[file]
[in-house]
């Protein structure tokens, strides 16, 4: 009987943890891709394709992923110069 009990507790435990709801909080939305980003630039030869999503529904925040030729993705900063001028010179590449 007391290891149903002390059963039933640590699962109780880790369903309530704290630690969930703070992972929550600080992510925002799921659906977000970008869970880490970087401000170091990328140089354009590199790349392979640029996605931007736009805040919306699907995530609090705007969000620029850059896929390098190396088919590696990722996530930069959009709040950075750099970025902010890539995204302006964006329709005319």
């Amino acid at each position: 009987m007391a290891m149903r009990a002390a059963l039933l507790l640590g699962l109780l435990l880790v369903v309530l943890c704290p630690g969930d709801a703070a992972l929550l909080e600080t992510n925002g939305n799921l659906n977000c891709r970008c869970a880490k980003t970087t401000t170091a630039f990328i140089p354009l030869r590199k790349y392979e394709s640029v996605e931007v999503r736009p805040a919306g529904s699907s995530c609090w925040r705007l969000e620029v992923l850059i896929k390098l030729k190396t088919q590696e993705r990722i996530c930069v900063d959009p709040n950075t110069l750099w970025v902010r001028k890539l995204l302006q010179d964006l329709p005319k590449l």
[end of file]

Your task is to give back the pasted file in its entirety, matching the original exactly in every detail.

[in-house]
């Protein structure tokens, strides 16, 4: 009987943890891709394709992923110069 009990507790435990709801909080939305980003630039030869999503529904925040030729993705900063001028010179590449 007391290891149903002390059963039933640590699962109780880790369903309530704290630690969930703070992972929550600080992510925002799921659906977000970008869970880490970087401000170091990328140089354009590199790349392979640029996605931007736009805040919306699907995530609090705007969000620029850059896929390098190396088919590696990722996530930069959009709040950075750099970025902010890539995204302006964006329709005319």
């Amino acid at each position: 009987m007391a290891m149903r009990a002390a059963l039933l507790l640590g699962l109780l435990l880790v369903v309530l943890c704290p630690g969930d709801a703070a992972l929550l909080e600080t992510n925002g939305n799921l659906n977000c891709r970008c869970a880490k980003t970087t401000t170091a630039f990328i140089p354009l030869r590199k790349y392979e394709s640029v996605e931007v999503r736009p805040a919306g529904s699907s995530c609090w925040r705007l969000e620029v992923l850059i896929k390098l030729k190396t088919q590696e993705r990722i996530c930069v900063d959009p709040n950075t110069l750099w970025v902010r001028k890539l995204l302006q010179d964006l329709p005319k590449l």